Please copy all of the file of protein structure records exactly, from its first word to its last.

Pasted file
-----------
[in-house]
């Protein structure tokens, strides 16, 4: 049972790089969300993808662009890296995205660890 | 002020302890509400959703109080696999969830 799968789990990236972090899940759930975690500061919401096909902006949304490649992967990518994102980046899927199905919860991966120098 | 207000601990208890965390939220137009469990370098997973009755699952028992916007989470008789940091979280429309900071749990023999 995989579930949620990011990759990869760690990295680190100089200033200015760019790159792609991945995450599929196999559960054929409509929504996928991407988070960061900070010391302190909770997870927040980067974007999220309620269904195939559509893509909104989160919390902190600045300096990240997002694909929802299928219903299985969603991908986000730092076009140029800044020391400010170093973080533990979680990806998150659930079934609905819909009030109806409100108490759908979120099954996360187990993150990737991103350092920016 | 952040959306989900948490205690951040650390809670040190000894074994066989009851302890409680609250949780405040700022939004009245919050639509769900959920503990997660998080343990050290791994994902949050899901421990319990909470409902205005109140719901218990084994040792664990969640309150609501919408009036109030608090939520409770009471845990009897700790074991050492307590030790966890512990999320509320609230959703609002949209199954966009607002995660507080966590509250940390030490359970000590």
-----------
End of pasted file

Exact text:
[in-house]
């Protein structure tokens, strides 16, 4: 049972790089969300993808662009890296995205660890 | 002020302890509400959703109080696999969830 799968789990990236972090899940759930975690500061919401096909902006949304490649992967990518994102980046899927199905919860991966120098 | 207000601990208890965390939220137009469990370098997973009755699952028992916007989470008789940091979280429309900071749990023999 995989579930949620990011990759990869760690990295680190100089200033200015760019790159792609991945995450599929196999559960054929409509929504996928991407988070960061900070010391302190909770997870927040980067974007999220309620269904195939559509893509909104989160919390902190600045300096990240997002694909929802299928219903299985969603991908986000730092076009140029800044020391400010170093973080533990979680990806998150659930079934609905819909009030109806409100108490759908979120099954996360187990993150990737991103350092920016 | 952040959306989900948490205690951040650390809670040190000894074994066989009851302890409680609250949780405040700022939004009245919050639509769900959920503990997660998080343990050290791994994902949050899901421990319990909470409902205005109140719901218990084994040792664990969640309150609501919408009036109030608090939520409770009471845990009897700790074991050492307590030790966890512990999320509320609230959703609002949209199954966009607002995660507080966590509250940390030490359970000590």